I don't know why but I love Bo Schultz. Maybe its the unique delivery. Maybe its the big fastball. Either way, Schultz did not perform like he did in 2015 last season, as he managed a 5.51 ERA in 16.1 innings. Despite a fastball which averaged more than 96 MPH, Schultz simply struggled to get batters our, as he managed just 5.51 K/9 in the bigs and a 5.61 K/9 in AAA. With these apparent struggles, it appears there is little to like about Schultz, however I believe that given a chance, he could produce similarly to Matt Barnes of the Red Sox. If he fails to make the big leagues, I would not be surprised to see him called up and down all next season unless he proves to be a strong relief option. Overall the hard throwing righty deserves a real chance at the big leagues if only because he's the hardest thrower on this list.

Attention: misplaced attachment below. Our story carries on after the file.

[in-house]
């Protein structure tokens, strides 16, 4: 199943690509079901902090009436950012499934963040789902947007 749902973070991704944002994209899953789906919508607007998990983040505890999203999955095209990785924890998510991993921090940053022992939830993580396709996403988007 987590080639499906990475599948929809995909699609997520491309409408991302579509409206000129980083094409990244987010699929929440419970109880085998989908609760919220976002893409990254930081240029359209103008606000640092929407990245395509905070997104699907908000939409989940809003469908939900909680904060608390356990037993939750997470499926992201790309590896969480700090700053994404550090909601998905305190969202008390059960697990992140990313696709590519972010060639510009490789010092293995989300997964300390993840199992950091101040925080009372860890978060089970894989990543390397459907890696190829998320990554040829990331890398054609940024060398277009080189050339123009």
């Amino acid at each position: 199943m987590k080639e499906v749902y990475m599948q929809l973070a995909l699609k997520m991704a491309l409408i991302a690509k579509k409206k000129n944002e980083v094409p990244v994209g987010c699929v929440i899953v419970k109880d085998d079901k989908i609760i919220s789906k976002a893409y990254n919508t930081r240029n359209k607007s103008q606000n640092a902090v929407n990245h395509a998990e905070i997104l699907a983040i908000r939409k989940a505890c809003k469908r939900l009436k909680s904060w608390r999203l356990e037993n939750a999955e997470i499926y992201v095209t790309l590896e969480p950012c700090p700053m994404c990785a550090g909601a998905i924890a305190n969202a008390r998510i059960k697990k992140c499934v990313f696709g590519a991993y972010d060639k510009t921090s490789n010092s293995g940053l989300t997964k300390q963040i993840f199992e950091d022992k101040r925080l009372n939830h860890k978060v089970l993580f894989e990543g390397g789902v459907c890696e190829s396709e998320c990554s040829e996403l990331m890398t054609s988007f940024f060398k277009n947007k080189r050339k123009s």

Despite lacking an obvious strength out of the bullpen, Tepera managed solid overall numbers for the Jays last season. With a 2.95 ERA and a scoreless playoff appearance, I would be surprised if he is not on the opening day roster. Despite his apparent lack of ability, Tepera manages to provide decent relief whenever called upon, with 8.48 K/9 and a 95 MPH fastball. With a decent changeup, and average, ordinary general numbers, Tepera strikes me as having a similar ceiling to Schultz, though it could be argued that he has a higher floor. It would shock me if he is not on the MLB roster in April but you never know with these fringe players so only time will tell.
In general, my thoughts on these arms are they all come with weaknesses and all have some strengths. Given the choice, I'd want Barnes, Tepera, and Girodo on the roster in that order, but Leone is a big wild card. If a couple of these arms prove to be decent next season, it could make a big impact on the strength of the Blue Jays next season. Until then, we are all left to speculate who the Jays will chose for a spot on the major league roster.